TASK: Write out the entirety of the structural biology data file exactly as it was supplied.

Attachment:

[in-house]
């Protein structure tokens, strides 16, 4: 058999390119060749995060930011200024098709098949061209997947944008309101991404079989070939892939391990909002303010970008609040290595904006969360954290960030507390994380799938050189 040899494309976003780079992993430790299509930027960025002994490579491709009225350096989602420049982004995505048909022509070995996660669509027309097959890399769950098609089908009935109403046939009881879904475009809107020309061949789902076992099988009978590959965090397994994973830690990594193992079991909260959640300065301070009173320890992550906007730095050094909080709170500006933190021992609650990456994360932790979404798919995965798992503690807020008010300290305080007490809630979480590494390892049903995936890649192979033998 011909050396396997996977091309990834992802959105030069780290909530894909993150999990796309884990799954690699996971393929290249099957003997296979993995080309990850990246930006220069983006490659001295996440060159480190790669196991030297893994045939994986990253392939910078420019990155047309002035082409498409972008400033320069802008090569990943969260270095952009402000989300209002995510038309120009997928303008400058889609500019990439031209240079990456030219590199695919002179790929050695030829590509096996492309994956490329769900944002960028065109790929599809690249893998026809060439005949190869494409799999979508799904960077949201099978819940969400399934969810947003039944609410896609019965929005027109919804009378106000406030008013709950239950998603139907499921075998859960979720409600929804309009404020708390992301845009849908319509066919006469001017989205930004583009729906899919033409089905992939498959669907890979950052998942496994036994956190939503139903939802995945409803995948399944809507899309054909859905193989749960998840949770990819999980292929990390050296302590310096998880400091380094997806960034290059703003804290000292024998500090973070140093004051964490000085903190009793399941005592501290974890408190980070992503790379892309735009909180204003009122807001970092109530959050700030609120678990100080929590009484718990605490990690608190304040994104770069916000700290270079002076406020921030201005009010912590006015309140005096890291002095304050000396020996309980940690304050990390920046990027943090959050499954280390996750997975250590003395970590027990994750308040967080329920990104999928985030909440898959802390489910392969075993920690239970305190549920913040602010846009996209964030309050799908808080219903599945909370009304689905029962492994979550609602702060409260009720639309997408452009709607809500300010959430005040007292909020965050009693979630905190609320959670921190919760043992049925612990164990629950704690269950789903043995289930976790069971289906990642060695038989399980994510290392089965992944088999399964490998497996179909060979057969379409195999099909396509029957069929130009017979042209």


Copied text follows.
[in-house]
């Protein structure tokens, strides 16, 4: 058999390119060749995060930011200024098709098949061209997947944008309101991404079989070939892939391990909002303010970008609040290595904006969360954290960030507390994380799938050189 040899494309976003780079992993430790299509930027960025002994490579491709009225350096989602420049982004995505048909022509070995996660669509027309097959890399769950098609089908009935109403046939009881879904475009809107020309061949789902076992099988009978590959965090397994994973830690990594193992079991909260959640300065301070009173320890992550906007730095050094909080709170500006933190021992609650990456994360932790979404798919995965798992503690807020008010300290305080007490809630979480590494390892049903995936890649192979033998 011909050396396997996977091309990834992802959105030069780290909530894909993150999990796309884990799954690699996971393929290249099957003997296979993995080309990850990246930006220069983006490659001295996440060159480190790669196991030297893994045939994986990253392939910078420019990155047309002035082409498409972008400033320069802008090569990943969260270095952009402000989300209002995510038309120009997928303008400058889609500019990439031209240079990456030219590199695919002179790929050695030829590509096996492309994956490329769900944002960028065109790929599809690249893998026809060439005949190869494409799999979508799904960077949201099978819940969400399934969810947003039944609410896609019965929005027109919804009378106000406030008013709950239950998603139907499921075998859960979720409600929804309009404020708390992301845009849908319509066919006469001017989205930004583009729906899919033409089905992939498959669907890979950052998942496994036994956190939503139903939802995945409803995948399944809507899309054909859905193989749960998840949770990819999980292929990390050296302590310096998880400091380094997806960034290059703003804290000292024998500090973070140093004051964490000085903190009793399941005592501290974890408190980070992503790379892309735009909180204003009122807001970092109530959050700030609120678990100080929590009484718990605490990690608190304040994104770069916000700290270079002076406020921030201005009010912590006015309140005096890291002095304050000396020996309980940690304050990390920046990027943090959050499954280390996750997975250590003395970590027990994750308040967080329920990104999928985030909440898959802390489910392969075993920690239970305190549920913040602010846009996209964030309050799908808080219903599945909370009304689905029962492994979550609602702060409260009720639309997408452009709607809500300010959430005040007292909020965050009693979630905190609320959670921190919760043992049925612990164990629950704690269950789903043995289930976790069971289906990642060695038989399980994510290392089965992944088999399964490998497996179909060979057969379409195999099909396509029957069929130009017979042209």